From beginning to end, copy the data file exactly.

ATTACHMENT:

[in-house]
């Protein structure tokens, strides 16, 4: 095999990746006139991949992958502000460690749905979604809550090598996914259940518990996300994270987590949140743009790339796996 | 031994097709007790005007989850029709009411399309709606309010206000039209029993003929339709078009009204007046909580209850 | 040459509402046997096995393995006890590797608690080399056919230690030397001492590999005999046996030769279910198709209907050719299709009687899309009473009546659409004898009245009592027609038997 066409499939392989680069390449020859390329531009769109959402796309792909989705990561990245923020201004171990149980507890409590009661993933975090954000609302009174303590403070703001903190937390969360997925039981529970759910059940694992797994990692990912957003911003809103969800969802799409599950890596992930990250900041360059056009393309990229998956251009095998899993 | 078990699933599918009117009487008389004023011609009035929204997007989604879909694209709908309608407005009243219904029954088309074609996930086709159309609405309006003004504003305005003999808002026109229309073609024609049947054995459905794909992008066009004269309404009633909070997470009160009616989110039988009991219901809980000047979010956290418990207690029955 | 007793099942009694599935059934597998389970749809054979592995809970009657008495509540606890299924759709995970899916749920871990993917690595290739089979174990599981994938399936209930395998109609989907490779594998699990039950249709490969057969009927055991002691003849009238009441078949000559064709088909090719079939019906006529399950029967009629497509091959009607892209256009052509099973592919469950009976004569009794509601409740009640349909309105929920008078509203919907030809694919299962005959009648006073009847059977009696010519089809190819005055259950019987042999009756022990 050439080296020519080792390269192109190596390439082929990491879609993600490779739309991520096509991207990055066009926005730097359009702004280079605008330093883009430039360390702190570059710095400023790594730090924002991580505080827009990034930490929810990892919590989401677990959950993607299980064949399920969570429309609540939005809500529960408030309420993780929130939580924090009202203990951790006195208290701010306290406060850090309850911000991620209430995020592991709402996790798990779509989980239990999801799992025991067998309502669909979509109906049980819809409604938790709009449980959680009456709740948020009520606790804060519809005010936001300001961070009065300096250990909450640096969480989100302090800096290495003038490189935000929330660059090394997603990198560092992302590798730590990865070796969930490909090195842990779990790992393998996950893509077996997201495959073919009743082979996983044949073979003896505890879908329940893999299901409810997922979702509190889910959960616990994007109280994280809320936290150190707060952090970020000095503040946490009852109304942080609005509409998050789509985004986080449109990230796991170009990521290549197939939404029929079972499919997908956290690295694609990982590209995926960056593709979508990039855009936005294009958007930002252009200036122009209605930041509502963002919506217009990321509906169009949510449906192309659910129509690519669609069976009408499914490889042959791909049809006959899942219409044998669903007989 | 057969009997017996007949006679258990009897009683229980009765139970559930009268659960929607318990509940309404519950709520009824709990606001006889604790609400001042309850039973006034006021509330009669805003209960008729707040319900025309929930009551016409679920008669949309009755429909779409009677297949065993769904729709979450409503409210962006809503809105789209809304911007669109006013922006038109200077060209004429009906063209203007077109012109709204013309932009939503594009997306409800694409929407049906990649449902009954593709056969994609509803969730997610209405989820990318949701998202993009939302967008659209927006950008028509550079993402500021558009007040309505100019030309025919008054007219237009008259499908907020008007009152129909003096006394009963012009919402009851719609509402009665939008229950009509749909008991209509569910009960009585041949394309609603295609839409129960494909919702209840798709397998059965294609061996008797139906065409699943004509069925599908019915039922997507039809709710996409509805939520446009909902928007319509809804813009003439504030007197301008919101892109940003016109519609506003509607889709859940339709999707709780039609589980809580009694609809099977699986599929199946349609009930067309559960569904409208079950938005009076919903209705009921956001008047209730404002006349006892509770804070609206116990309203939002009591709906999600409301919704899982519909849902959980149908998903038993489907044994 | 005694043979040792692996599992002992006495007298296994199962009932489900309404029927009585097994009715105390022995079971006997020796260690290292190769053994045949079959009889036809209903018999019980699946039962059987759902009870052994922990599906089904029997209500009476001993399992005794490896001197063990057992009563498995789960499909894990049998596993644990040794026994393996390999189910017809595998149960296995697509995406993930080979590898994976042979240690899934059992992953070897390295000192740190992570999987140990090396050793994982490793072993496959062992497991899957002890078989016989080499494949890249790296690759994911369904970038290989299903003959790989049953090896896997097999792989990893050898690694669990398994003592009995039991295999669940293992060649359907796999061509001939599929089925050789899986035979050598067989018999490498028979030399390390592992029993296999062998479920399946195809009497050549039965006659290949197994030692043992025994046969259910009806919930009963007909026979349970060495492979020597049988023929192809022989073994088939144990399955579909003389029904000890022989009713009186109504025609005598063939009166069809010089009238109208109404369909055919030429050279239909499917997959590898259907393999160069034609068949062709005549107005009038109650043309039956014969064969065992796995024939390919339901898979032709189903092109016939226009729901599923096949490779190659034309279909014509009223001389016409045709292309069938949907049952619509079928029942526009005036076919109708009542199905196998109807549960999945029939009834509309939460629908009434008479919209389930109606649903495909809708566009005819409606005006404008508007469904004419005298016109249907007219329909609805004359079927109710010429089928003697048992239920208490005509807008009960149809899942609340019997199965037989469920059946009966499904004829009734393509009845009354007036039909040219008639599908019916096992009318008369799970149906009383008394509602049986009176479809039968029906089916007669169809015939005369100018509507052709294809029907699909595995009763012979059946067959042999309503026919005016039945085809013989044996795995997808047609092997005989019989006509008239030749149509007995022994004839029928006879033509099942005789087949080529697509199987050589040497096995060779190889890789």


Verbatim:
[in-house]
């Protein structure tokens, strides 16, 4: 095999990746006139991949992958502000460690749905979604809550090598996914259940518990996300994270987590949140743009790339796996 | 031994097709007790005007989850029709009411399309709606309010206000039209029993003929339709078009009204007046909580209850 | 040459509402046997096995393995006890590797608690080399056919230690030397001492590999005999046996030769279910198709209907050719299709009687899309009473009546659409004898009245009592027609038997 066409499939392989680069390449020859390329531009769109959402796309792909989705990561990245923020201004171990149980507890409590009661993933975090954000609302009174303590403070703001903190937390969360997925039981529970759910059940694992797994990692990912957003911003809103969800969802799409599950890596992930990250900041360059056009393309990229998956251009095998899993 | 078990699933599918009117009487008389004023011609009035929204997007989604879909694209709908309608407005009243219904029954088309074609996930086709159309609405309006003004504003305005003999808002026109229309073609024609049947054995459905794909992008066009004269309404009633909070997470009160009616989110039988009991219901809980000047979010956290418990207690029955 | 007793099942009694599935059934597998389970749809054979592995809970009657008495509540606890299924759709995970899916749920871990993917690595290739089979174990599981994938399936209930395998109609989907490779594998699990039950249709490969057969009927055991002691003849009238009441078949000559064709088909090719079939019906006529399950029967009629497509091959009607892209256009052509099973592919469950009976004569009794509601409740009640349909309105929920008078509203919907030809694919299962005959009648006073009847059977009696010519089809190819005055259950019987042999009756022990 050439080296020519080792390269192109190596390439082929990491879609993600490779739309991520096509991207990055066009926005730097359009702004280079605008330093883009430039360390702190570059710095400023790594730090924002991580505080827009990034930490929810990892919590989401677990959950993607299980064949399920969570429309609540939005809500529960408030309420993780929130939580924090009202203990951790006195208290701010306290406060850090309850911000991620209430995020592991709402996790798990779509989980239990999801799992025991067998309502669909979509109906049980819809409604938790709009449980959680009456709740948020009520606790804060519809005010936001300001961070009065300096250990909450640096969480989100302090800096290495003038490189935000929330660059090394997603990198560092992302590798730590990865070796969930490909090195842990779990790992393998996950893509077996997201495959073919009743082979996983044949073979003896505890879908329940893999299901409810997922979702509190889910959960616990994007109280994280809320936290150190707060952090970020000095503040946490009852109304942080609005509409998050789509985004986080449109990230796991170009990521290549197939939404029929079972499919997908956290690295694609990982590209995926960056593709979508990039855009936005294009958007930002252009200036122009209605930041509502963002919506217009990321509906169009949510449906192309659910129509690519669609069976009408499914490889042959791909049809006959899942219409044998669903007989 | 057969009997017996007949006679258990009897009683229980009765139970559930009268659960929607318990509940309404519950709520009824709990606001006889604790609400001042309850039973006034006021509330009669805003209960008729707040319900025309929930009551016409679920008669949309009755429909779409009677297949065993769904729709979450409503409210962006809503809105789209809304911007669109006013922006038109200077060209004429009906063209203007077109012109709204013309932009939503594009997306409800694409929407049906990649449902009954593709056969994609509803969730997610209405989820990318949701998202993009939302967008659209927006950008028509550079993402500021558009007040309505100019030309025919008054007219237009008259499908907020008007009152129909003096006394009963012009919402009851719609509402009665939008229950009509749909008991209509569910009960009585041949394309609603295609839409129960494909919702209840798709397998059965294609061996008797139906065409699943004509069925599908019915039922997507039809709710996409509805939520446009909902928007319509809804813009003439504030007197301008919101892109940003016109519609506003509607889709859940339709999707709780039609589980809580009694609809099977699986599929199946349609009930067309559960569904409208079950938005009076919903209705009921956001008047209730404002006349006892509770804070609206116990309203939002009591709906999600409301919704899982519909849902959980149908998903038993489907044994 | 005694043979040792692996599992002992006495007298296994199962009932489900309404029927009585097994009715105390022995079971006997020796260690290292190769053994045949079959009889036809209903018999019980699946039962059987759902009870052994922990599906089904029997209500009476001993399992005794490896001197063990057992009563498995789960499909894990049998596993644990040794026994393996390999189910017809595998149960296995697509995406993930080979590898994976042979240690899934059992992953070897390295000192740190992570999987140990090396050793994982490793072993496959062992497991899957002890078989016989080499494949890249790296690759994911369904970038290989299903003959790989049953090896896997097999792989990893050898690694669990398994003592009995039991295999669940293992060649359907796999061509001939599929089925050789899986035979050598067989018999490498028979030399390390592992029993296999062998479920399946195809009497050549039965006659290949197994030692043992025994046969259910009806919930009963007909026979349970060495492979020597049988023929192809022989073994088939144990399955579909003389029904000890022989009713009186109504025609005598063939009166069809010089009238109208109404369909055919030429050279239909499917997959590898259907393999160069034609068949062709005549107005009038109650043309039956014969064969065992796995024939390919339901898979032709189903092109016939226009729901599923096949490779190659034309279909014509009223001389016409045709292309069938949907049952619509079928029942526009005036076919109708009542199905196998109807549960999945029939009834509309939460629908009434008479919209389930109606649903495909809708566009005819409606005006404008508007469904004419005298016109249907007219329909609805004359079927109710010429089928003697048992239920208490005509807008009960149809899942609340019997199965037989469920059946009966499904004829009734393509009845009354007036039909040219008639599908019916096992009318008369799970149906009383008394509602049986009176479809039968029906089916007669169809015939005369100018509507052709294809029907699909595995009763012979059946067959042999309503026919005016039945085809013989044996795995997808047609092997005989019989006509008239030749149509007995022994004839029928006879033509099942005789087949080529697509199987050589040497096995060779190889890789």